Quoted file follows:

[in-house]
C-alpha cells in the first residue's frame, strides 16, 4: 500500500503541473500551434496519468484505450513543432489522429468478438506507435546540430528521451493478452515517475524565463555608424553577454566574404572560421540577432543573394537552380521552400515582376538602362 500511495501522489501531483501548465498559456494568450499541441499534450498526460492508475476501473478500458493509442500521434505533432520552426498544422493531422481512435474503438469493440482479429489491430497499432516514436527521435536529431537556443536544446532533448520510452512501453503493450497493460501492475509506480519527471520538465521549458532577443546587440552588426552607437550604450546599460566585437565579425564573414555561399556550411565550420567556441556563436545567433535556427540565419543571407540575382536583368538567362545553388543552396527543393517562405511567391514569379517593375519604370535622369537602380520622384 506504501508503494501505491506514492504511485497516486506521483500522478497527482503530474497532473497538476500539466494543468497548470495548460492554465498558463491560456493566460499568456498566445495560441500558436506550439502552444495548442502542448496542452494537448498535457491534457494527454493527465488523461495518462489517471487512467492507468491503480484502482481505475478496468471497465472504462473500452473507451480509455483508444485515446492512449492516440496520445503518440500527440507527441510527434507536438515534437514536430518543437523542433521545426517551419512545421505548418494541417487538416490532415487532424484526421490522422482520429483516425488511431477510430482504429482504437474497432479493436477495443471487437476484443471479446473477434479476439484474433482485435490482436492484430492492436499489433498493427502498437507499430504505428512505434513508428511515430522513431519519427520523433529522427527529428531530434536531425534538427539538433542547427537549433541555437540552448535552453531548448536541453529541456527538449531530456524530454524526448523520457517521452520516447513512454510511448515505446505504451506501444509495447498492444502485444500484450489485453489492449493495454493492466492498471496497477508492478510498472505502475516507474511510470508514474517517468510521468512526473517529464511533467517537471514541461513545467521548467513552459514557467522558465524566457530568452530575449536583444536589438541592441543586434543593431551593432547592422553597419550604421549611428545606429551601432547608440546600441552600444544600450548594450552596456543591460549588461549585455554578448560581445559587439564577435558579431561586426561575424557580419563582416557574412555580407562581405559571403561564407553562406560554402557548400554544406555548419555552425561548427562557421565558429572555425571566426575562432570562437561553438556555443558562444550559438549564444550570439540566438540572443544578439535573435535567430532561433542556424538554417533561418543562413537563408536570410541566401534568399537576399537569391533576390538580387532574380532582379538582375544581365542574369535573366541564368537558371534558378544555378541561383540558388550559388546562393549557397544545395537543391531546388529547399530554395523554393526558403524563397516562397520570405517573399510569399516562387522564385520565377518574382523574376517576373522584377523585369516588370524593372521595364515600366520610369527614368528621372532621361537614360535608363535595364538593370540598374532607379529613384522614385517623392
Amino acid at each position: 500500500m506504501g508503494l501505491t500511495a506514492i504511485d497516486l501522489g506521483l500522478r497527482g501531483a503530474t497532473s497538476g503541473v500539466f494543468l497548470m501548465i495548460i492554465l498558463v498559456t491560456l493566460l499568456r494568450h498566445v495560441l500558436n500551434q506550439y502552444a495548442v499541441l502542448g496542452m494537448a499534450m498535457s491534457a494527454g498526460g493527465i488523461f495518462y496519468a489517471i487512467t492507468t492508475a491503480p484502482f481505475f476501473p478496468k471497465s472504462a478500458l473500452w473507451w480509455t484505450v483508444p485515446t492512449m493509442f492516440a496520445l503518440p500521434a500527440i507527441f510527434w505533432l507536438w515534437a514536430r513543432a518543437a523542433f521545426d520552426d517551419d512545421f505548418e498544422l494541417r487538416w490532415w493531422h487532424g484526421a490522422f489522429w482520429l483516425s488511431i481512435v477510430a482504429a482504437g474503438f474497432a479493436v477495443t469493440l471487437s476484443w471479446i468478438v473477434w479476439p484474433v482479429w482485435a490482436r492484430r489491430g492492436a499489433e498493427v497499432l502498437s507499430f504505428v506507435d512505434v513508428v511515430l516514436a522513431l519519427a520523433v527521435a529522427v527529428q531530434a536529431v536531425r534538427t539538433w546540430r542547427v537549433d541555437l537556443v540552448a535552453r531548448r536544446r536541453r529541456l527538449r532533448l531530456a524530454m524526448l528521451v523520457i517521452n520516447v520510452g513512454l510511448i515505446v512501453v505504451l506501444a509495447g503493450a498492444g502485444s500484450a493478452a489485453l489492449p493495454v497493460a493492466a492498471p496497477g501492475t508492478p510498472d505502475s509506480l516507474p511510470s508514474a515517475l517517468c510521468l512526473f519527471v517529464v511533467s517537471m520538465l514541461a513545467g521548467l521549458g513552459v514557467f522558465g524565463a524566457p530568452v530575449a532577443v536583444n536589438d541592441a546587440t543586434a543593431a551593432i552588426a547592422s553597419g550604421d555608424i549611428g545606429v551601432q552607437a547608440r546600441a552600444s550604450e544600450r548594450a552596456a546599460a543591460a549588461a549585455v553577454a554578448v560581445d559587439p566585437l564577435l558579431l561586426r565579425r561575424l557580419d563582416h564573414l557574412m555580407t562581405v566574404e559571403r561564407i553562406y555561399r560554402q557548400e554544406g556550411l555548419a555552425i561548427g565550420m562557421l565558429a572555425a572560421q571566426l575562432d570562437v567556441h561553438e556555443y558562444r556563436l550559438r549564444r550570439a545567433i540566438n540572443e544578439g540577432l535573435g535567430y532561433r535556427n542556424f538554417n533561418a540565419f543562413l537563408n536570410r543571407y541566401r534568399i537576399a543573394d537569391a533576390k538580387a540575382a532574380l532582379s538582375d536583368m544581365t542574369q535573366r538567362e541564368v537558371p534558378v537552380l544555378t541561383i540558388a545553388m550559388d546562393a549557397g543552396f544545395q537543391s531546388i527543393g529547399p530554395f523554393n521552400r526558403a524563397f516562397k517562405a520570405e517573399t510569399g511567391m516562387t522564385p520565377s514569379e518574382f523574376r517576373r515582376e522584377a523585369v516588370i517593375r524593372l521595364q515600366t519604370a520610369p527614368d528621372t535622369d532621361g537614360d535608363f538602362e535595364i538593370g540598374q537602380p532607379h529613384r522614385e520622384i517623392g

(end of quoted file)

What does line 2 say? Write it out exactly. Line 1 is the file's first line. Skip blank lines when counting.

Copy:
C-alpha cells in the first residue's frame, strides 16, 4: 500500500503541473500551434496519468484505450513543432489522429468478438506507435546540430528521451493478452515517475524565463555608424553577454566574404572560421540577432543573394537552380521552400515582376538602362 500511495501522489501531483501548465498559456494568450499541441499534450498526460492508475476501473478500458493509442500521434505533432520552426498544422493531422481512435474503438469493440482479429489491430497499432516514436527521435536529431537556443536544446532533448520510452512501453503493450497493460501492475509506480519527471520538465521549458532577443546587440552588426552607437550604450546599460566585437565579425564573414555561399556550411565550420567556441556563436545567433535556427540565419543571407540575382536583368538567362545553388543552396527543393517562405511567391514569379517593375519604370535622369537602380520622384 506504501508503494501505491506514492504511485497516486506521483500522478497527482503530474497532473497538476500539466494543468497548470495548460492554465498558463491560456493566460499568456498566445495560441500558436506550439502552444495548442502542448496542452494537448498535457491534457494527454493527465488523461495518462489517471487512467492507468491503480484502482481505475478496468471497465472504462473500452473507451480509455483508444485515446492512449492516440496520445503518440500527440507527441510527434507536438515534437514536430518543437523542433521545426517551419512545421505548418494541417487538416490532415487532424484526421490522422482520429483516425488511431477510430482504429482504437474497432479493436477495443471487437476484443471479446473477434479476439484474433482485435490482436492484430492492436499489433498493427502498437507499430504505428512505434513508428511515430522513431519519427520523433529522427527529428531530434536531425534538427539538433542547427537549433541555437540552448535552453531548448536541453529541456527538449531530456524530454524526448523520457517521452520516447513512454510511448515505446505504451506501444509495447498492444502485444500484450489485453489492449493495454493492466492498471496497477508492478510498472505502475516507474511510470508514474517517468510521468512526473517529464511533467517537471514541461513545467521548467513552459514557467522558465524566457530568452530575449536583444536589438541592441543586434543593431551593432547592422553597419550604421549611428545606429551601432547608440546600441552600444544600450548594450552596456543591460549588461549585455554578448560581445559587439564577435558579431561586426561575424557580419563582416557574412555580407562581405559571403561564407553562406560554402557548400554544406555548419555552425561548427562557421565558429572555425571566426575562432570562437561553438556555443558562444550559438549564444550570439540566438540572443544578439535573435535567430532561433542556424538554417533561418543562413537563408536570410541566401534568399537576399537569391533576390538580387532574380532582379538582375544581365542574369535573366541564368537558371534558378544555378541561383540558388550559388546562393549557397544545395537543391531546388529547399530554395523554393526558403524563397516562397520570405517573399510569399516562387522564385520565377518574382523574376517576373522584377523585369516588370524593372521595364515600366520610369527614368528621372532621361537614360535608363535595364538593370540598374532607379529613384522614385517623392